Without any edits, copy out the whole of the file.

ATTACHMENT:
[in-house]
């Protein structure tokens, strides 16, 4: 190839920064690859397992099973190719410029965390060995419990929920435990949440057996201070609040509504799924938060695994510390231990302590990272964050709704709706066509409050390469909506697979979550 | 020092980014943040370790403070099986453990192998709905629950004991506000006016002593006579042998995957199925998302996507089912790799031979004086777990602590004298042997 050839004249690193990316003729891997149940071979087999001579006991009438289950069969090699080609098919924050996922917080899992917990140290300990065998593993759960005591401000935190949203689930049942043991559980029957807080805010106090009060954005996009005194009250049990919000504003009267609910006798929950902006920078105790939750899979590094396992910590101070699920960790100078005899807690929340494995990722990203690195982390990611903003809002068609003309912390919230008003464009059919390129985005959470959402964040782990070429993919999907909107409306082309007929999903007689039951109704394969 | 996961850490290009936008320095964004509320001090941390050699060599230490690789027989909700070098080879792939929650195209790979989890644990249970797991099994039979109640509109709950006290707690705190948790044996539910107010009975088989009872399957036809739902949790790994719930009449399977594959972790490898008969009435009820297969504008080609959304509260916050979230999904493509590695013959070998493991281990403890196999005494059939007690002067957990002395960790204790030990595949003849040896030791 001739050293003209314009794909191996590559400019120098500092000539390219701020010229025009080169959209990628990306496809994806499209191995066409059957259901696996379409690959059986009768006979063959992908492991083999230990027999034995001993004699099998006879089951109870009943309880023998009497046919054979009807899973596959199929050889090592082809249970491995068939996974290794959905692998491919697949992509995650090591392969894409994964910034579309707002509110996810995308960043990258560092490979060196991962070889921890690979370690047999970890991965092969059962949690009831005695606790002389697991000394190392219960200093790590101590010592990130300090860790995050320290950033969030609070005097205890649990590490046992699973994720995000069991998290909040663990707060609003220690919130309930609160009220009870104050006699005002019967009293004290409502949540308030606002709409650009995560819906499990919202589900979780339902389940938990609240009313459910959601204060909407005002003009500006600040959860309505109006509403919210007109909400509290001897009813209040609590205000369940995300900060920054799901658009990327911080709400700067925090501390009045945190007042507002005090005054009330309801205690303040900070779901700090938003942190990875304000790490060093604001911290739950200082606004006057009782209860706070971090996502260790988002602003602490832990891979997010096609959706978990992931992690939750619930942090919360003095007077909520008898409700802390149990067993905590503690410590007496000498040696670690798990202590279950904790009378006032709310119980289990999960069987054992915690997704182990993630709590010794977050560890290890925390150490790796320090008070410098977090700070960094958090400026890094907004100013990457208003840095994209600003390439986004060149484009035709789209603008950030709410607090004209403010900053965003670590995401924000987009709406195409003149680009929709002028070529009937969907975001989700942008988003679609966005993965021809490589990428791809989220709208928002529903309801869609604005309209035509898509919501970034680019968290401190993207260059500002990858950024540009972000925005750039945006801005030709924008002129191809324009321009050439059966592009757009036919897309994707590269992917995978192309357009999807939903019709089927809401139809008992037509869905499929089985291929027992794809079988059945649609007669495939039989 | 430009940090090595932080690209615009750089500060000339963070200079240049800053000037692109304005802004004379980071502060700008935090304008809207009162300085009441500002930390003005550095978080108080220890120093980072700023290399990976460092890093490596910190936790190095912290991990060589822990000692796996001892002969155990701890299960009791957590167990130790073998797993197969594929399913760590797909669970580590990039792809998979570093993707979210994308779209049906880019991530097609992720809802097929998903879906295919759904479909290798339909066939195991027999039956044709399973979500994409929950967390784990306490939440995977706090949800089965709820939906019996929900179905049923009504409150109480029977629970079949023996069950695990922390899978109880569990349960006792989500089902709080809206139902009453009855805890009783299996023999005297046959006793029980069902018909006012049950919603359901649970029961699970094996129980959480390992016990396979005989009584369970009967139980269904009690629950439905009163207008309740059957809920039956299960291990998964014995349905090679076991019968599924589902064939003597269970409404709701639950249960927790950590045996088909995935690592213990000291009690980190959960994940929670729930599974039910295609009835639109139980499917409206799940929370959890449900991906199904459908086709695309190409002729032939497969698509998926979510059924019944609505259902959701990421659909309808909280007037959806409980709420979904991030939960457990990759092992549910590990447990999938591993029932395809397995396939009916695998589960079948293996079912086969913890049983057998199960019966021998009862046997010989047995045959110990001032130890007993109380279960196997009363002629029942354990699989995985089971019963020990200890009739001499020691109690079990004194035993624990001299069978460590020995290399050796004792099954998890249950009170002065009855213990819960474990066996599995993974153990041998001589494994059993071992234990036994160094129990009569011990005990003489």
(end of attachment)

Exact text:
[in-house]
């Protein structure tokens, strides 16, 4: 190839920064690859397992099973190719410029965390060995419990929920435990949440057996201070609040509504799924938060695994510390231990302590990272964050709704709706066509409050390469909506697979979550 | 020092980014943040370790403070099986453990192998709905629950004991506000006016002593006579042998995957199925998302996507089912790799031979004086777990602590004298042997 050839004249690193990316003729891997149940071979087999001579006991009438289950069969090699080609098919924050996922917080899992917990140290300990065998593993759960005591401000935190949203689930049942043991559980029957807080805010106090009060954005996009005194009250049990919000504003009267609910006798929950902006920078105790939750899979590094396992910590101070699920960790100078005899807690929340494995990722990203690195982390990611903003809002068609003309912390919230008003464009059919390129985005959470959402964040782990070429993919999907909107409306082309007929999903007689039951109704394969 | 996961850490290009936008320095964004509320001090941390050699060599230490690789027989909700070098080879792939929650195209790979989890644990249970797991099994039979109640509109709950006290707690705190948790044996539910107010009975088989009872399957036809739902949790790994719930009449399977594959972790490898008969009435009820297969504008080609959304509260916050979230999904493509590695013959070998493991281990403890196999005494059939007690002067957990002395960790204790030990595949003849040896030791 001739050293003209314009794909191996590559400019120098500092000539390219701020010229025009080169959209990628990306496809994806499209191995066409059957259901696996379409690959059986009768006979063959992908492991083999230990027999034995001993004699099998006879089951109870009943309880023998009497046919054979009807899973596959199929050889090592082809249970491995068939996974290794959905692998491919697949992509995650090591392969894409994964910034579309707002509110996810995308960043990258560092490979060196991962070889921890690979370690047999970890991965092969059962949690009831005695606790002389697991000394190392219960200093790590101590010592990130300090860790995050320290950033969030609070005097205890649990590490046992699973994720995000069991998290909040663990707060609003220690919130309930609160009220009870104050006699005002019967009293004290409502949540308030606002709409650009995560819906499990919202589900979780339902389940938990609240009313459910959601204060909407005002003009500006600040959860309505109006509403919210007109909400509290001897009813209040609590205000369940995300900060920054799901658009990327911080709400700067925090501390009045945190007042507002005090005054009330309801205690303040900070779901700090938003942190990875304000790490060093604001911290739950200082606004006057009782209860706070971090996502260790988002602003602490832990891979997010096609959706978990992931992690939750619930942090919360003095007077909520008898409700802390149990067993905590503690410590007496000498040696670690798990202590279950904790009378006032709310119980289990999960069987054992915690997704182990993630709590010794977050560890290890925390150490790796320090008070410098977090700070960094958090400026890094907004100013990457208003840095994209600003390439986004060149484009035709789209603008950030709410607090004209403010900053965003670590995401924000987009709406195409003149680009929709002028070529009937969907975001989700942008988003679609966005993965021809490589990428791809989220709208928002529903309801869609604005309209035509898509919501970034680019968290401190993207260059500002990858950024540009972000925005750039945006801005030709924008002129191809324009321009050439059966592009757009036919897309994707590269992917995978192309357009999807939903019709089927809401139809008992037509869905499929089985291929027992794809079988059945649609007669495939039989 | 430009940090090595932080690209615009750089500060000339963070200079240049800053000037692109304005802004004379980071502060700008935090304008809207009162300085009441500002930390003005550095978080108080220890120093980072700023290399990976460092890093490596910190936790190095912290991990060589822990000692796996001892002969155990701890299960009791957590167990130790073998797993197969594929399913760590797909669970580590990039792809998979570093993707979210994308779209049906880019991530097609992720809802097929998903879906295919759904479909290798339909066939195991027999039956044709399973979500994409929950967390784990306490939440995977706090949800089965709820939906019996929900179905049923009504409150109480029977629970079949023996069950695990922390899978109880569990349960006792989500089902709080809206139902009453009855805890009783299996023999005297046959006793029980069902018909006012049950919603359901649970029961699970094996129980959480390992016990396979005989009584369970009967139980269904009690629950439905009163207008309740059957809920039956299960291990998964014995349905090679076991019968599924589902064939003597269970409404709701639950249960927790950590045996088909995935690592213990000291009690980190959960994940929670729930599974039910295609009835639109139980499917409206799940929370959890449900991906199904459908086709695309190409002729032939497969698509998926979510059924019944609505259902959701990421659909309808909280007037959806409980709420979904991030939960457990990759092992549910590990447990999938591993029932395809397995396939009916695998589960079948293996079912086969913890049983057998199960019966021998009862046997010989047995045959110990001032130890007993109380279960196997009363002629029942354990699989995985089971019963020990200890009739001499020691109690079990004194035993624990001299069978460590020995290399050796004792099954998890249950009170002065009855213990819960474990066996599995993974153990041998001589494994059993071992234990036994160094129990009569011990005990003489």